Born in Bordeaux, France, educated in Berkshire, United Kingdom, and a holder of both Australian and UK passports, all-rounder Benny Howell’s journey to the Indian Premier League has been anything but orthodox.

Keep your seatbelts on, for we are going to take a ride through the confusing lows and the enthralling highs this unique all-rounder went through to get to where he is today. He was a self-proclaimed ‘weird kid’ in school, battled ADHD, flirted with baseball, and almost gave up cricket before T20 leagues worldwide understood his worth and lapped up his talents.

The diary of a ‘weird kid’

Howell’s father, Jonathan Howell, was a Real Tennis Professional. His brother, Nick Howell, is a former professional golfer. As a child, young Benny toyed around with multiple sports. In a blog post he wrote on the Professional Cricketers Association (PCA) website, he opened up about sport being his medium of expression to entertain his ADHD side while not being the loud, annoying kid that was punished for being in the wrong place and saying the wrong things.

While he used sports as an escape initially, it was not long before he received appreciation for his talent on the field. He channelled all of his attention into playing well, since in sport, he got rewarded for being himself, unlike his classroom persona. Sports gave him a release, and he jumped on the first opportunity he got - cricket.

Right out of school, he signed a professional contract with Hampshire to play cricket. His hectic mind was occupied with the game, but it was not long before his actions took over it. He even believed that an unplanned trip to Paris right in the middle of a season was perfectly reasonable.

However, he soon realised what was and what was not acceptable in a team environment. It opened the doors to finally finding himself, and not being stuck with the schoolyard labels such as bad or weird kid. He saw therapists, started medication and found some relief to experience fascinating highs, but he found himself going in circles, going back to where he began from.

The answer

When his son was born in 2018, Howell found encouragement in his child’s ability to get back up after a fall with a smile on his face. He noticed how kids do not have a single care in this world about what others think of them, and figured he had to change this behaviour in him.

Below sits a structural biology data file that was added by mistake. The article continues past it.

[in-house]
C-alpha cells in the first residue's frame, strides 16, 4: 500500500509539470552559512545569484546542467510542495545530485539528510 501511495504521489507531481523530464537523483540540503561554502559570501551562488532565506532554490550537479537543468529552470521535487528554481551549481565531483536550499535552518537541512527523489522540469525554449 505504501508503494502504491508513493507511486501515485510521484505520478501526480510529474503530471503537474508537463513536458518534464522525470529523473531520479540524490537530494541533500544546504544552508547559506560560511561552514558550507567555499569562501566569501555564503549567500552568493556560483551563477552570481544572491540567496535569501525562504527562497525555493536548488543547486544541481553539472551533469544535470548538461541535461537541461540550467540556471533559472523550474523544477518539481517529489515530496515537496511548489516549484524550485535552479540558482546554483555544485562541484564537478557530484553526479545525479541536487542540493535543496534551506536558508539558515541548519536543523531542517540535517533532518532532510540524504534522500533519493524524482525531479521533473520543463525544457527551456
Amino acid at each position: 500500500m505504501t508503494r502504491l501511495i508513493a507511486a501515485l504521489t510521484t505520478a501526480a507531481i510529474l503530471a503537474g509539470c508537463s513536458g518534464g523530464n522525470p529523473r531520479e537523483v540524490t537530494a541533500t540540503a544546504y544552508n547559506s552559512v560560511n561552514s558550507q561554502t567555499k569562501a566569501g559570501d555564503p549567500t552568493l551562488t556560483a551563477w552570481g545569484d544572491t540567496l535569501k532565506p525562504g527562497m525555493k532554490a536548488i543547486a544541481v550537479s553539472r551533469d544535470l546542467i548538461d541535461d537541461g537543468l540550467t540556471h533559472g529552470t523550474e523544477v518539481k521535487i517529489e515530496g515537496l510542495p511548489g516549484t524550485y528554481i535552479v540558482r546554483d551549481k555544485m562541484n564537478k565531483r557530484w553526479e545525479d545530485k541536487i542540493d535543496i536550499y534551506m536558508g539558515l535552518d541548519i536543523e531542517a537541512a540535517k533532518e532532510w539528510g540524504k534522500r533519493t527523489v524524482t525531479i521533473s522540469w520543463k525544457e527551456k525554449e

In his quest to find a way out of these circles, he read books and articles, listened to podcasts and learnt not just about ADHD, but also about anything that could improve his then state of mental being. He found the answer in an widely known practice - meditation.

Today, he is one of the most interesting all-rounders in cricket. With close to 50 variations with the ball and an explosive approach with the bat, he makes a great T20 cricketer.

A baseball-fuelled bowling arsenal

The county star who plays for Gloucestershire is often known to churn up an unexpected delivery to an unsuspecting batter. His variations are a combination of different grips, time of release and position of the hand at release, position of seam, pace and in some cases, even spin, to name a few.

He first got intrigued by variations in the United States at a baseball game in Miami between the Marlins and the Philadelphia Phillies. This was when he was playing his first season for Gloucestershire in 2012. While baseball was new to him, he admitted to being absorbed by the variations used by the pitcher.

In an article by Gloucestershire, the medium pacer said, “When I came home I watched lots of videos and then when I went to play in Melbourne I played a bit of baseball. I played for the Melbourne Braves as a pitcher and used that to try some out.”

Then came COVID-19 like a blessing in disguise, and coupled with the hamstring injury, he got ample time to perfect some old variations and try out some new ones. This also went hand-in-hand with his practice of meditation and acceptance of ADHD. He used it in the best way he could - springing surprises with last-moment variations with the delivery.

And even though Howell has a long run-up, he sees himself as a spinner. “I only think like a spinner. I know I go off a long run but I class myself as someone who bowls medium pace spin - I class myself as more of a spin bowler,” he said.

His effort in numbers

Benny Howell was picked by Birmingham Phoenix in the men’s team of the inaugural The Hundred tournament and became an unsung hero in his team’s journey to the Final. He had 11 wickets in six innings, just one less than the table toppers, and an impressive economy of 6.0 in a big-scoring T20 tournament.

He also made a significant mark for Chattogram Challengers in the Bangladesh Premier League, especially with the bat. Howell played 12 games and scored 207 runs at an average of 25.87. He struck at a healthy rate of 154.57 and recorded 13 sixes to his name, the second highest for the team in BPL 2022.

Overall, before coming to the Tata IPL, Howell has played 157 T20 games with 2122 runs scored and 163 wickets scalped.